At the end of the seasons, let the AHL champ play the EHL champ (with option for NHL clubs to send down eligible young players to the AHL clubs to help level the field as it were), or even take 2 or 4 from the two leagues and put them in a tourney.

Truth is, I doubt you’d see much of a difference in the way things work (I bet the talent pools and caliber would end up just about the same) EXCEPT that A) you would eliminate the interfering IIHF that is bad for the sport, and B) you’d eliminate a lot of the sense of “competition” between Europe and North America where these Euro leagues think they “deserve” more.

Most importantly, there could finally be STABILITY in Europe.  Maybe start out the EHL with a 16-team league with opportunity to add more markets there.  EHL wouldn’t even need affiliations necessarily, because I doubt that’d fly.

Posted by Primis on 06/13/12 at 04:20 PM ET

J.J. from Kansas's avatar

Did the Wings get any compensation when Happy went to the KHL? Did Bubba get any compensation when what’s his name went to the KHL? No and no.

Ask Metallurg how they feel about what they got in compensation for Evgeni Malkin, who actually WAS under contract.

I’m not saying the European leagues are innocent in this thing, but the way the NHL and the IIHF have handled this bullshit is bad for hockey players, regardless of their side of the pond and part of that is the NHL clamoring for compensation for players’ rights that they only just now started respecting.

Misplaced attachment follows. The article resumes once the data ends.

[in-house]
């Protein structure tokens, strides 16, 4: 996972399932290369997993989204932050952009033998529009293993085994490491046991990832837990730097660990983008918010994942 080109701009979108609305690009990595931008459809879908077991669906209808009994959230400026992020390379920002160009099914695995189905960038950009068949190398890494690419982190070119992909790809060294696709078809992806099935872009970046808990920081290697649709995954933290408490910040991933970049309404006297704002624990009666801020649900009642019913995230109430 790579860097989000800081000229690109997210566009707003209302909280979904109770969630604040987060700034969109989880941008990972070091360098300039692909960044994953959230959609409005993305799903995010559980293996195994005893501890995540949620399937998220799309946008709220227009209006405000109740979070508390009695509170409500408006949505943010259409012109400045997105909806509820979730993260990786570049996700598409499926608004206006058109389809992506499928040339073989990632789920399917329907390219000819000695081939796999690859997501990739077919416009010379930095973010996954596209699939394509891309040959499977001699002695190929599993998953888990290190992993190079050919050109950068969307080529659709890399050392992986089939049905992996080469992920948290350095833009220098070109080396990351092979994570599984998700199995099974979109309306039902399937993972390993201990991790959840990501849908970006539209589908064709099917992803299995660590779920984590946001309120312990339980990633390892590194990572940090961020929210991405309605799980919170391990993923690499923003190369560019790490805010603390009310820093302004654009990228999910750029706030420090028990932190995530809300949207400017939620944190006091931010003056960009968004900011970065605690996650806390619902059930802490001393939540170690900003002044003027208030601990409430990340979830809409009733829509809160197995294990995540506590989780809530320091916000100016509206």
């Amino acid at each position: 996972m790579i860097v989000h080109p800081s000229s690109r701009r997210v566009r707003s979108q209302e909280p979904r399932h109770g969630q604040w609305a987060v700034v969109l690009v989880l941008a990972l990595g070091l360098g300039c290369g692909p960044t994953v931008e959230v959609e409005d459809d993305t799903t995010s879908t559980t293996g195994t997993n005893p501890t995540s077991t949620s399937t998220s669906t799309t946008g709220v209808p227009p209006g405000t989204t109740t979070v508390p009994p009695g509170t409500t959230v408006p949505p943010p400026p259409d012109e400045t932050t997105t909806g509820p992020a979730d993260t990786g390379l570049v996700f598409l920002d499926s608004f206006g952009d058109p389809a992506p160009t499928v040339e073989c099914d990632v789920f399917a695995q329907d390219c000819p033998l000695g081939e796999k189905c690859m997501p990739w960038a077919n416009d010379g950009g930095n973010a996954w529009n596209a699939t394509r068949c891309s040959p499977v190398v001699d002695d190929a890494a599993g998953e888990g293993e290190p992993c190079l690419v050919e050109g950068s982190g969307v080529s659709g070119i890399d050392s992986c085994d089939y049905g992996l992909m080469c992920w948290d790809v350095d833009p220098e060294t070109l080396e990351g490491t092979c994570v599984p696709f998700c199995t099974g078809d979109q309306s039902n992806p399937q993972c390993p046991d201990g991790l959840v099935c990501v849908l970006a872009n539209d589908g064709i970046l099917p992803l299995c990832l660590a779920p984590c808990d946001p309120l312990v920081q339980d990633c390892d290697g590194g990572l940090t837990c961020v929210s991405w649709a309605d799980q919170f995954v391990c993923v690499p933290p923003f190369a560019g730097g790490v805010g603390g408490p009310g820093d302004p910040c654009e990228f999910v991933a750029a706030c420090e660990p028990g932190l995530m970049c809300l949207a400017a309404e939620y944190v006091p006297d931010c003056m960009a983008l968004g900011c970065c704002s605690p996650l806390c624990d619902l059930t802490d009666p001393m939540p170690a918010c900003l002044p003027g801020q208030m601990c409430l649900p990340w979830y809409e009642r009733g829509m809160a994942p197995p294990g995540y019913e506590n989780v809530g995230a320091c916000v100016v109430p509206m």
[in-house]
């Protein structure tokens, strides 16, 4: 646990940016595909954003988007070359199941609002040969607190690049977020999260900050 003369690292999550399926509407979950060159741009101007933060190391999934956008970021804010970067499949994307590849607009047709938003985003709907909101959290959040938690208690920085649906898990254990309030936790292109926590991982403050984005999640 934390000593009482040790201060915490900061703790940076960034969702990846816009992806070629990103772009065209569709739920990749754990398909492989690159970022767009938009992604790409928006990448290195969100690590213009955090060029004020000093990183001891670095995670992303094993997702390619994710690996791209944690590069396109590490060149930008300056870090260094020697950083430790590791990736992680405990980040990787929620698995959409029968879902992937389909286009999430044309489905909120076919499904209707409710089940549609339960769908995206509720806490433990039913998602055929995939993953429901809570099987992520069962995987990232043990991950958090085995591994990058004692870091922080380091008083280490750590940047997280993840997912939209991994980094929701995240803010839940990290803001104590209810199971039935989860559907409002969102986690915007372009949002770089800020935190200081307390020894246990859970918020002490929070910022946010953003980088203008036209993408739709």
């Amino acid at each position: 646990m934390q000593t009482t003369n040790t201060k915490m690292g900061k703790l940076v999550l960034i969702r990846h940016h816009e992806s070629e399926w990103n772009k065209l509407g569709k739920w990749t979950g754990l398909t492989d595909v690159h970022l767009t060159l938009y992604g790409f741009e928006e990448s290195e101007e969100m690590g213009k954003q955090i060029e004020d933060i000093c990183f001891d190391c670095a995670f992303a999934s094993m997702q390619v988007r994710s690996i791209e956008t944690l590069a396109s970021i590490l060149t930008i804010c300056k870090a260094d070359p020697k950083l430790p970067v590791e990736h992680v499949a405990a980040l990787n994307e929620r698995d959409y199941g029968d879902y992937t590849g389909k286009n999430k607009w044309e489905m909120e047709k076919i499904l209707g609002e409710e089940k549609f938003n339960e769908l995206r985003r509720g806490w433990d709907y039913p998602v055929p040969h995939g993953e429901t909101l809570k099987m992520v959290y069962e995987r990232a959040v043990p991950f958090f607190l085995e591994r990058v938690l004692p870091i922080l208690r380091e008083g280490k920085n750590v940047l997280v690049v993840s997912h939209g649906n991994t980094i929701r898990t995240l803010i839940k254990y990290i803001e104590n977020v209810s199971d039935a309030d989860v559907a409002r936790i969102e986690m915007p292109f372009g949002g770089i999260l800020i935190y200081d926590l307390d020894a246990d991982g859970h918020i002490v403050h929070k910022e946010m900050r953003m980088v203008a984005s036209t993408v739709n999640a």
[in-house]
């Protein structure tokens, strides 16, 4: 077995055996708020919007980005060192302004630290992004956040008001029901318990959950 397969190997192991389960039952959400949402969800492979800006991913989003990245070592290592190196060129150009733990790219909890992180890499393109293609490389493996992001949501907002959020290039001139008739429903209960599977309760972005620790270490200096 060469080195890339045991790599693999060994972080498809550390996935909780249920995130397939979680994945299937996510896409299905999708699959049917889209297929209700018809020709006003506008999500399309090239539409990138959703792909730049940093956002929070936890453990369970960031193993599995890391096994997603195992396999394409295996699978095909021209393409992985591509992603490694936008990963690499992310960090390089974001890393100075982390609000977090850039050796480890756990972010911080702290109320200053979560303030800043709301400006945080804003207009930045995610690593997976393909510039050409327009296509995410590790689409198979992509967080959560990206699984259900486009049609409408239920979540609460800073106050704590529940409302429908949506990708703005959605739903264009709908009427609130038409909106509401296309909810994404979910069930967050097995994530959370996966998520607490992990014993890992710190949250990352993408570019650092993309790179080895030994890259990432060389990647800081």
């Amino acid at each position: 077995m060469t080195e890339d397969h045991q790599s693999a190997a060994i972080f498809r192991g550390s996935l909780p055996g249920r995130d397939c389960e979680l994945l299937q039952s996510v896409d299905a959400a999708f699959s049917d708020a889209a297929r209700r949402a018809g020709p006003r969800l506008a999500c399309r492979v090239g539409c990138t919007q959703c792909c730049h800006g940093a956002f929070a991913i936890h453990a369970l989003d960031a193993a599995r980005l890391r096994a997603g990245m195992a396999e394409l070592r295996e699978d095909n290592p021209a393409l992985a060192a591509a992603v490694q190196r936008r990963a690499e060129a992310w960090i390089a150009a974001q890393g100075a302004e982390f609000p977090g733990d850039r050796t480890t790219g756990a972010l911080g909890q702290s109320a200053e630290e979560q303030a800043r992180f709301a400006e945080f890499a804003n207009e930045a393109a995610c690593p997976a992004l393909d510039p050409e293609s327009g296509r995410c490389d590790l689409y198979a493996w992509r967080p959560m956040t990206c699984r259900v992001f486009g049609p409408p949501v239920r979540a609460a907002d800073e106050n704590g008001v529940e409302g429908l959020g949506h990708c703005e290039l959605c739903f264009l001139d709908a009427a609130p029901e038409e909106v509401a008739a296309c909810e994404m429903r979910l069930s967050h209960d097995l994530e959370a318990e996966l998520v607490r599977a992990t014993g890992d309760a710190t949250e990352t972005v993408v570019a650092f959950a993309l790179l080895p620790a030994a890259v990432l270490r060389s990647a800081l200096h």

European (and especially KHL) rules have gotten more stringent and stupid in regards to a player’s rights because the NHL was playing with a double-standard with them for so long.

Fehr is doing hockey players the most good by bringing it up, as that was the original point.  This isn’t hockey players doing things which make it harder for hockey players; it is hockey executives.

Posted by J.J. from Kansas on 06/13/12 at 04:35 PM ET

J.J. from Kansas's avatar

who actually WAS under contract.

... in fairness, Radulov was also under contract. He just basically did to the NHL what they had done to the KHL with the Malkin situation thanks to the lack of a transfer agreement that was partially caused by the Malkin situation.

Hudler was a free agent when he signed in the KHL. His arbitration hearing didn’t happen until 20 days after he signed his contract and restricted free agency only restricts other NHL clubs, it does not restrict international clubs from signing a guy.  Again, the Radulov situation mirrors the precedent set. When he left the KHL to re-join the Predators, he did so as a restricted free agent of that league.  Nobody in the NHL has to respect that his KHL rights belong to a Russian club just like nobody in the KHL has to respect that his NHL rights belong to the Predators.

Posted by J.J. from Kansas on 06/13/12 at 04:42 PM ET


Well let’s just hope Fehr realizes that hockey is a little different than baseball.  It’s slowly taking root, another work stioppage will hurt and reverse the trend.

Posted by 13 user names on 06/13/12 at 09:47 PM ET